Texas recently surpassed a demographic milestone with Hispanic Texans estimated to be the state’s largest demographic group. According to the Texas Education Agency, Hispanic students accounted for the largest percentage of total enrollment in Texas public schools. With many new or emerging English speakers in Texas classrooms, the need for bilingual diagnosticians has become more imperative.
Corinna Villar Cole, associate professor in the Sam Houston State University College of Education, came to to the university to make a difference in the lives of underserved Texans through service. In 2012, Cole began the bilingual diagnostician graduate certificate program and now serves as program director.
This one-of-a-kind program supports the growing need for bilingual evaluators needed to keep up with the influx of bilingual students.
“The dilemma is that the population of children in this state who come from Latino backgrounds and are bilingual is growing exponentially, but the number of bilingual teachers and bilingual diagnosticians available to meet that demand is not,” Cole said. “We have grown a lot as educators, but not enough to cover all the needs of bilingual children. We at Sam Houston State want to help meet that need.”
The mission is to train bilingual and biliterate (English/Spanish) teachers to test and diagnose disabilities in emergent bilingual students. They are able to consider the language proficiency of the students and make recommendations that are linguistically and culturally appropriate.
After teaching for seven years, Noelia Castillo wanted a career change in education and decided to pursue the certificate while earning a master’s in special education at SHSU.
“At first, I didn’t know about the field, but when a campus diagnostician shared how it could be a way to move out of the classroom but still impact change supporting children, I felt it could be a good fit,” Castillo said.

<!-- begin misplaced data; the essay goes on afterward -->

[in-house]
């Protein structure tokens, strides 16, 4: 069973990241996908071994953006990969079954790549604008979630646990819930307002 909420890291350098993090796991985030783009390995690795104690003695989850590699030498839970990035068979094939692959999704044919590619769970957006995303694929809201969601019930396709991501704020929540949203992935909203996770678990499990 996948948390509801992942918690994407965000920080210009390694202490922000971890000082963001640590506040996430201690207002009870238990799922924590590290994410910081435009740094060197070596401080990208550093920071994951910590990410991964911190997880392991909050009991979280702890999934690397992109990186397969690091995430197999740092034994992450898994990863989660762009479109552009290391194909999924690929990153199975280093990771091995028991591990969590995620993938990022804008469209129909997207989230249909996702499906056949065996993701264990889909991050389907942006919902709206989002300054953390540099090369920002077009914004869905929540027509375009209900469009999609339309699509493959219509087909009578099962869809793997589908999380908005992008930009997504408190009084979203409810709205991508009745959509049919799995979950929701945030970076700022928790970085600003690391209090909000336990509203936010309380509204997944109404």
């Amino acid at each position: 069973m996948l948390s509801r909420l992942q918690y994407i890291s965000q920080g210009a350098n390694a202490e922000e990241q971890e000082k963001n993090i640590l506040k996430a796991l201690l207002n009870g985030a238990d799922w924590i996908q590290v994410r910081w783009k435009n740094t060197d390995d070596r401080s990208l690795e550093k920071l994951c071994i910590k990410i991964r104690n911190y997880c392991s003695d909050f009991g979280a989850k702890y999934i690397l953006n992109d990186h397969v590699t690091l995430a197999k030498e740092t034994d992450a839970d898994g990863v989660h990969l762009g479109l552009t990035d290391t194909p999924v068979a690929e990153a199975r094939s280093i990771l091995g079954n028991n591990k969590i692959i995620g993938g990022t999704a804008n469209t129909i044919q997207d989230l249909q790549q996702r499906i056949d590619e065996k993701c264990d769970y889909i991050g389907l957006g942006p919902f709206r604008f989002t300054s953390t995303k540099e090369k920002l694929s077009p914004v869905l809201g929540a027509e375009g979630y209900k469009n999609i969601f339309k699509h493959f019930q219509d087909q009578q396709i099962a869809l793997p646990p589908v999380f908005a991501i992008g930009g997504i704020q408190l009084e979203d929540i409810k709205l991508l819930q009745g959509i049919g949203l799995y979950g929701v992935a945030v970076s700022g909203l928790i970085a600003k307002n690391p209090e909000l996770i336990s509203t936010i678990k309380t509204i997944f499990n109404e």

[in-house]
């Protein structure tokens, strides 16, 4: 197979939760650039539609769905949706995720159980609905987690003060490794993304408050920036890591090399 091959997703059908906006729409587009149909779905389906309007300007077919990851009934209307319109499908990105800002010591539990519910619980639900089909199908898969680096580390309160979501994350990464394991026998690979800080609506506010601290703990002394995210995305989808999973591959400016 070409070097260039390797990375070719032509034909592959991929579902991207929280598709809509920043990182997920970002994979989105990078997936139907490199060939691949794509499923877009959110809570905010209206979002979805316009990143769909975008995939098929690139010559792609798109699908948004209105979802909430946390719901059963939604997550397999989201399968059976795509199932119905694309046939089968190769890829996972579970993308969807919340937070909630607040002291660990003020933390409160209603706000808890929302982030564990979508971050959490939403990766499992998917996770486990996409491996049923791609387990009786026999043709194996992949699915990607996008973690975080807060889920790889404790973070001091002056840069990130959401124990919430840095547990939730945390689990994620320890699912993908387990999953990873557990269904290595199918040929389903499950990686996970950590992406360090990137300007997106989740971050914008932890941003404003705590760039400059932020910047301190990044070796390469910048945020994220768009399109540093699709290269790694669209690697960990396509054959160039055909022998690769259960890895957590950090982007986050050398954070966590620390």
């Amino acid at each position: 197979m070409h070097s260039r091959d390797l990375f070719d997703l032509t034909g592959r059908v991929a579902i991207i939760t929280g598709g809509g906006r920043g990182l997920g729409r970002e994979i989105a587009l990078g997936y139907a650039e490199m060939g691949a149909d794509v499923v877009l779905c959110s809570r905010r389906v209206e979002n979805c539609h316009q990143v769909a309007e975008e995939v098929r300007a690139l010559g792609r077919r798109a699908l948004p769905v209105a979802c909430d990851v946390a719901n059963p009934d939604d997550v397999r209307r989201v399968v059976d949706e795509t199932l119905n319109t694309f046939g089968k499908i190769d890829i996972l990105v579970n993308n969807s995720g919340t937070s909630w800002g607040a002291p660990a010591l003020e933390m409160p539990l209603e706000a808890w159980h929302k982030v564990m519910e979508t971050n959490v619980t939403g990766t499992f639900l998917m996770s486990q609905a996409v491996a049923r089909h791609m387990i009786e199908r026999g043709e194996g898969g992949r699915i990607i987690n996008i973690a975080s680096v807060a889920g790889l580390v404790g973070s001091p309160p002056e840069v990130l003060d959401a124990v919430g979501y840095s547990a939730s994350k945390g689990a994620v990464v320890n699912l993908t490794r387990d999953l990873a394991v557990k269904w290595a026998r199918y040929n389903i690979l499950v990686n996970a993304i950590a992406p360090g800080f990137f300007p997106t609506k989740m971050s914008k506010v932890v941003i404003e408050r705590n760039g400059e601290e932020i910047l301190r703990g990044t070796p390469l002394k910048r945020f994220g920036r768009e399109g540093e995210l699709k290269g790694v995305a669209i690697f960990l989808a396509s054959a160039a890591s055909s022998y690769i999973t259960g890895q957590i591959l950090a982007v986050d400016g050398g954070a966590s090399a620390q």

While continuing to work full time as a teacher, she managed to handle the challenges of work-life balance to achieve her goals.
“Fortunately, my professors at SHSU were understanding and provided the kind of support that wouldn’t allow failure as an option,” Castillo said. “I was also pregnant with my first child during the last nine months of completing my degree. I held firm to my belief that I could do it and made it to graduation with a newborn in one hand and a degree in the other.”
Castillo’s hard work resulted in a new career path from bilingual educational diagnostician to lead educational diagnostician in Pasadena ISD. Today, she serves as program manager of evaluations and student support services with Fort Bend ISD.
“My education has allowed me to advance in leadership roles because of the knowledge and support from talented educators and professionals that I’ve had the honor of working with,” she said.
According to the Texas Demographic Center, since 2010, the Hispanic population of persons aged 0-18 has increased from 3.4 million to 4.2 million. Projections indicate that population could reach 5.2 million by 2030, 6.6 million by 2040 and 8 million by 2050.